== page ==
In terms of rank rottenness,Dunwich would vie with the fictional Dunny-on-the-Wold as the most rottenborough in the British Parliament. By the time of the Reform Act 1832, the bulkof the constituency was underwater, leaving only a tiny village of “44 housesand half a church”
It was a very different Dunwichthat received its entitlement to two representatives in Parliament in 1298, andeven this was a shrunken, storm-tossed survivor of its medieval glory. At itspeak, Dunwich had six parish churches, religious houses for the Grey and BlackFriars, a hospital, a shipbuilding yard and port complex and a yearly paymentto the Crown of £120 13s 4d and 24,000 herrings.
It was, in short, one of the mostimportant cities, ports and trading centres in England. It was one of thecountry’s 10 largest cities and arguably the capital of East Anglia. But theangry storm surges of the North Sea could destroy as easily as they brought prosperity.The watery threat had been signalled in the Doomsday Book, which recorded thatthe town had lost half of its fields to the sea.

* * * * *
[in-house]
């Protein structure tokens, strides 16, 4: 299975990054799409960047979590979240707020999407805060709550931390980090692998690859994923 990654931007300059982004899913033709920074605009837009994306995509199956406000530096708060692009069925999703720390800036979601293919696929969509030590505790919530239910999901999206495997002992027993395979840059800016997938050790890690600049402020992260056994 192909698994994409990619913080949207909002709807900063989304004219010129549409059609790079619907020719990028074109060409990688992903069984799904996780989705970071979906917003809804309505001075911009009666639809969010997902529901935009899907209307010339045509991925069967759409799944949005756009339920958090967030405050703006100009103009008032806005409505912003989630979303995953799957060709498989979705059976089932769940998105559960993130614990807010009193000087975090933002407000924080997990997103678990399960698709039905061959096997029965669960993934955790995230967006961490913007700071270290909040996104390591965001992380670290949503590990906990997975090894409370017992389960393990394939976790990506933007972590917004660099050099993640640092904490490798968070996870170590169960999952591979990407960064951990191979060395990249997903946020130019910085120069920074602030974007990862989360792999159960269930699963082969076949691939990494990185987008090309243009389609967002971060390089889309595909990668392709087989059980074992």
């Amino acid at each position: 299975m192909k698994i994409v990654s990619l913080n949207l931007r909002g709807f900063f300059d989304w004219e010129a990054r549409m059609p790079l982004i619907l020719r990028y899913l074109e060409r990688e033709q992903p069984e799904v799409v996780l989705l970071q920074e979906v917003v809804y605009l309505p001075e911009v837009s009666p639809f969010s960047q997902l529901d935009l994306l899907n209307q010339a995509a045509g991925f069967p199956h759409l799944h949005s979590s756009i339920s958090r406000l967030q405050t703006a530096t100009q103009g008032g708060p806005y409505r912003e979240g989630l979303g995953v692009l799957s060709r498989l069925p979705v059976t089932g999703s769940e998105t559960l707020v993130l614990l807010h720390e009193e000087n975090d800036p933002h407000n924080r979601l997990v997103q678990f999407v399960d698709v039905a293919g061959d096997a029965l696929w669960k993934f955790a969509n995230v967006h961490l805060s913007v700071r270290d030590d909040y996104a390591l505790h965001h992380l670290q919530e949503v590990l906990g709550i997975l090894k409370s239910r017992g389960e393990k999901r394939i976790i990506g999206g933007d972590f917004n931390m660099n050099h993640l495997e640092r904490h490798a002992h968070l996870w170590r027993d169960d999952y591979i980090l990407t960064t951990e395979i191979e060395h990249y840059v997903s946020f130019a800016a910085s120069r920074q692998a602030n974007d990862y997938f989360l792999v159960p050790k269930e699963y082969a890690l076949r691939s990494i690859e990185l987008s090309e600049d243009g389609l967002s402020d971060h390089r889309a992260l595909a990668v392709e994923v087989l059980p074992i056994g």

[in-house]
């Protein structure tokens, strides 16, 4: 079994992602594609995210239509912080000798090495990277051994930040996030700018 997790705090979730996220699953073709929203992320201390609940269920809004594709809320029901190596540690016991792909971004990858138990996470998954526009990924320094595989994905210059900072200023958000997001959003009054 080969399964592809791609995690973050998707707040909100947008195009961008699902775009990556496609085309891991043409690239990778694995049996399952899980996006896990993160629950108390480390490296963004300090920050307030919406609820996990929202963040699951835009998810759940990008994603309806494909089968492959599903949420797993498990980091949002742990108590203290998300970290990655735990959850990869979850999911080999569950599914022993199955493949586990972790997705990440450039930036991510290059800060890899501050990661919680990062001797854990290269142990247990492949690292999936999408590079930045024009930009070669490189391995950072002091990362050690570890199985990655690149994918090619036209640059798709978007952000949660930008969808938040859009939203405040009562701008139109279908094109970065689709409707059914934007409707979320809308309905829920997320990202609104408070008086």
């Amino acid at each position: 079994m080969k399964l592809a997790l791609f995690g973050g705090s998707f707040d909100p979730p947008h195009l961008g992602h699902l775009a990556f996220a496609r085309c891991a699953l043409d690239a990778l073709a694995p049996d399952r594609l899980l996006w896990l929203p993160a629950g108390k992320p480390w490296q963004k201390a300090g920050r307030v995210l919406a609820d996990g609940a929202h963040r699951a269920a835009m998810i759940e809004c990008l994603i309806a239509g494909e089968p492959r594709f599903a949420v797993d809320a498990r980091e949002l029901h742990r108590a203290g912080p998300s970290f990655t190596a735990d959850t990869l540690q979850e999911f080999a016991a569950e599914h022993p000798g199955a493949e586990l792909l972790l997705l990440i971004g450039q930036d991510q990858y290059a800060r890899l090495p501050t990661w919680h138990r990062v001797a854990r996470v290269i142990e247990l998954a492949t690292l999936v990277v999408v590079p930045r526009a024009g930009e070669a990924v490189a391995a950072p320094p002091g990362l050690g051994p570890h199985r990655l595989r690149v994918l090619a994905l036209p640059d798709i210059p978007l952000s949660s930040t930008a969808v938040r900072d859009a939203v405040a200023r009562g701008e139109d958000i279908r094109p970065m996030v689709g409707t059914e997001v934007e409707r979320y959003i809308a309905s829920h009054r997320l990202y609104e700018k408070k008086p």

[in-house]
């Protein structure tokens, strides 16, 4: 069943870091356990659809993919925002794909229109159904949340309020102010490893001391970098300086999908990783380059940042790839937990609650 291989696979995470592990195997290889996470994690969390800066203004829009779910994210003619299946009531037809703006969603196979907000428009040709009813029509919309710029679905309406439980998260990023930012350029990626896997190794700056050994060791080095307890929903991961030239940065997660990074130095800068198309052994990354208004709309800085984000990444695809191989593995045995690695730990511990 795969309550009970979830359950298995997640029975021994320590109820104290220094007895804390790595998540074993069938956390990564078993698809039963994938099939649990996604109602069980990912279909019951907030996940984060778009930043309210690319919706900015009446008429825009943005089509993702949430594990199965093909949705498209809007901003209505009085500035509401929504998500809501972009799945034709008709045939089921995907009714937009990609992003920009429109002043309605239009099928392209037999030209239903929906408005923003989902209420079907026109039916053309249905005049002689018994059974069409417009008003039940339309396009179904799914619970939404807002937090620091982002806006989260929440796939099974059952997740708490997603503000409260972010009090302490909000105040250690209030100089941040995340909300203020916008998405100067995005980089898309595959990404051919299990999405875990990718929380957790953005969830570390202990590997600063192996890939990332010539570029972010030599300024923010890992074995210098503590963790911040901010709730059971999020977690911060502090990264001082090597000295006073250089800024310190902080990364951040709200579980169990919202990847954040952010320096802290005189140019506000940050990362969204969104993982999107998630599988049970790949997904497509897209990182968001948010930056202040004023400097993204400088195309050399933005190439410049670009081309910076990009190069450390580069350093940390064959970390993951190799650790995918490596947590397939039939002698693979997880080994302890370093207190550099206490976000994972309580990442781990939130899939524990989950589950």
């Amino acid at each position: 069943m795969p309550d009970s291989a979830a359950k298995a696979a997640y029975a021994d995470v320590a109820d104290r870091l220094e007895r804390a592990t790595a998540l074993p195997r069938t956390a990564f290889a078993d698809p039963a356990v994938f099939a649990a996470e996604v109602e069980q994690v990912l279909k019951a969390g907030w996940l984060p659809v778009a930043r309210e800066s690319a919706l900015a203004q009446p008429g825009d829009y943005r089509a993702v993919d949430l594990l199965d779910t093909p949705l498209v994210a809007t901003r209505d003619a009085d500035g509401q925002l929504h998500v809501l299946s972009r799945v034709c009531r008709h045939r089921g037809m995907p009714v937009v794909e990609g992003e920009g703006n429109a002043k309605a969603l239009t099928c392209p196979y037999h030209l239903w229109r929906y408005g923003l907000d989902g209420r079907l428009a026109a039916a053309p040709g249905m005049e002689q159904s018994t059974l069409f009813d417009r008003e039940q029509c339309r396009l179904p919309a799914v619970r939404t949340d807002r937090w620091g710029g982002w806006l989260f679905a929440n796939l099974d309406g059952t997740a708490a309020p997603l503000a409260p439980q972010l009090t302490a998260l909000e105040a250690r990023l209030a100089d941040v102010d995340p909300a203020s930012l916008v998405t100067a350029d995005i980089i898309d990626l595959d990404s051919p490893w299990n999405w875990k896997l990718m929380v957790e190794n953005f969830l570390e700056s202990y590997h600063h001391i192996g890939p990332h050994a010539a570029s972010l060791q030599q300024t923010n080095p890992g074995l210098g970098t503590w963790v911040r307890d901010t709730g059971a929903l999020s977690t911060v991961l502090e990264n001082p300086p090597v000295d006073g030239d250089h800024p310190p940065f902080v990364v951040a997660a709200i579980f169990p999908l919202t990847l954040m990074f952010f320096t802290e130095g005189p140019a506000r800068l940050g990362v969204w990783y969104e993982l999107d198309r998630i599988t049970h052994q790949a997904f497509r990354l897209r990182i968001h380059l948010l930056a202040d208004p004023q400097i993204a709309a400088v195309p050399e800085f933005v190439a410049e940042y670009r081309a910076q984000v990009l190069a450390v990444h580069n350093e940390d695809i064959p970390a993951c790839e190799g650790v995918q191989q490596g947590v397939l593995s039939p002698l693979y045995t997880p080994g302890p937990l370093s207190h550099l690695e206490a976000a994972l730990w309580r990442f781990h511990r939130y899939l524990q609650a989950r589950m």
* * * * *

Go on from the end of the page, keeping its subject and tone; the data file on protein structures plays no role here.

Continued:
But it was a huge, three day long storm in 1286 that signalled the end for Dunwich’s prosperity. The raging seaswept away a large chunk of the town and, most catastrophically, destroyedDunwich’s natural harbour. Recovery attempts were started – a prize as rich as Dunwich was not easilyabandoned, but these were defeated in an even greater storm of 1328. Dunwichwould now begin a long and irreversible journey to decline and destruction.